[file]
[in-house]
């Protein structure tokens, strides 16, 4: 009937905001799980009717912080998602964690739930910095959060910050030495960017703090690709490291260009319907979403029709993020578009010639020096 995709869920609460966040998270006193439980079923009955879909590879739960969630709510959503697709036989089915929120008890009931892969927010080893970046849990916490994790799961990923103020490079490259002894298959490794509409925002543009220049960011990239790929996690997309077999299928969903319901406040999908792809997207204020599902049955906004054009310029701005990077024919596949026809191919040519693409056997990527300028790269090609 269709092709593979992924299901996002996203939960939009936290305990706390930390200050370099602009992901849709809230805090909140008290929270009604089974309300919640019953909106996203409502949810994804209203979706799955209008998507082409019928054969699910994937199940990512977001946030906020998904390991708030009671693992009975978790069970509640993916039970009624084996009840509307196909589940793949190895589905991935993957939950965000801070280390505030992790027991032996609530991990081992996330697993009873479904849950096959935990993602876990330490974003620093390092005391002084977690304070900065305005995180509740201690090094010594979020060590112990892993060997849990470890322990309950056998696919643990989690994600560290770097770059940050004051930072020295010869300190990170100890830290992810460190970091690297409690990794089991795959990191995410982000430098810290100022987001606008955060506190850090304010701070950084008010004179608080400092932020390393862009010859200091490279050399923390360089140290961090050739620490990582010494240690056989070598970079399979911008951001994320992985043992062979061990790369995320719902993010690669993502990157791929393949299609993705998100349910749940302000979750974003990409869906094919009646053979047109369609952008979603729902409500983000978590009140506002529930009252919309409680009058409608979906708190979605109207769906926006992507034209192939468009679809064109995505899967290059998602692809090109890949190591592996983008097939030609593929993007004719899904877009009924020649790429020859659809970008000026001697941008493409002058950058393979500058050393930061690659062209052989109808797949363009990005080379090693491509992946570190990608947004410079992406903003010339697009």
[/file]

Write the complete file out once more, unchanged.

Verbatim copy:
[in-house]
């Protein structure tokens, strides 16, 4: 009937905001799980009717912080998602964690739930910095959060910050030495960017703090690709490291260009319907979403029709993020578009010639020096 995709869920609460966040998270006193439980079923009955879909590879739960969630709510959503697709036989089915929120008890009931892969927010080893970046849990916490994790799961990923103020490079490259002894298959490794509409925002543009220049960011990239790929996690997309077999299928969903319901406040999908792809997207204020599902049955906004054009310029701005990077024919596949026809191919040519693409056997990527300028790269090609 269709092709593979992924299901996002996203939960939009936290305990706390930390200050370099602009992901849709809230805090909140008290929270009604089974309300919640019953909106996203409502949810994804209203979706799955209008998507082409019928054969699910994937199940990512977001946030906020998904390991708030009671693992009975978790069970509640993916039970009624084996009840509307196909589940793949190895589905991935993957939950965000801070280390505030992790027991032996609530991990081992996330697993009873479904849950096959935990993602876990330490974003620093390092005391002084977690304070900065305005995180509740201690090094010594979020060590112990892993060997849990470890322990309950056998696919643990989690994600560290770097770059940050004051930072020295010869300190990170100890830290992810460190970091690297409690990794089991795959990191995410982000430098810290100022987001606008955060506190850090304010701070950084008010004179608080400092932020390393862009010859200091490279050399923390360089140290961090050739620490990582010494240690056989070598970079399979911008951001994320992985043992062979061990790369995320719902993010690669993502990157791929393949299609993705998100349910749940302000979750974003990409869906094919009646053979047109369609952008979603729902409500983000978590009140506002529930009252919309409680009058409608979906708190979605109207769906926006992507034209192939468009679809064109995505899967290059998602692809090109890949190591592996983008097939030609593929993007004719899904877009009924020649790429020859659809970008000026001697941008493409002058950058393979500058050393930061690659062209052989109808797949363009990005080379090693491509992946570190990608947004410079992406903003010339697009």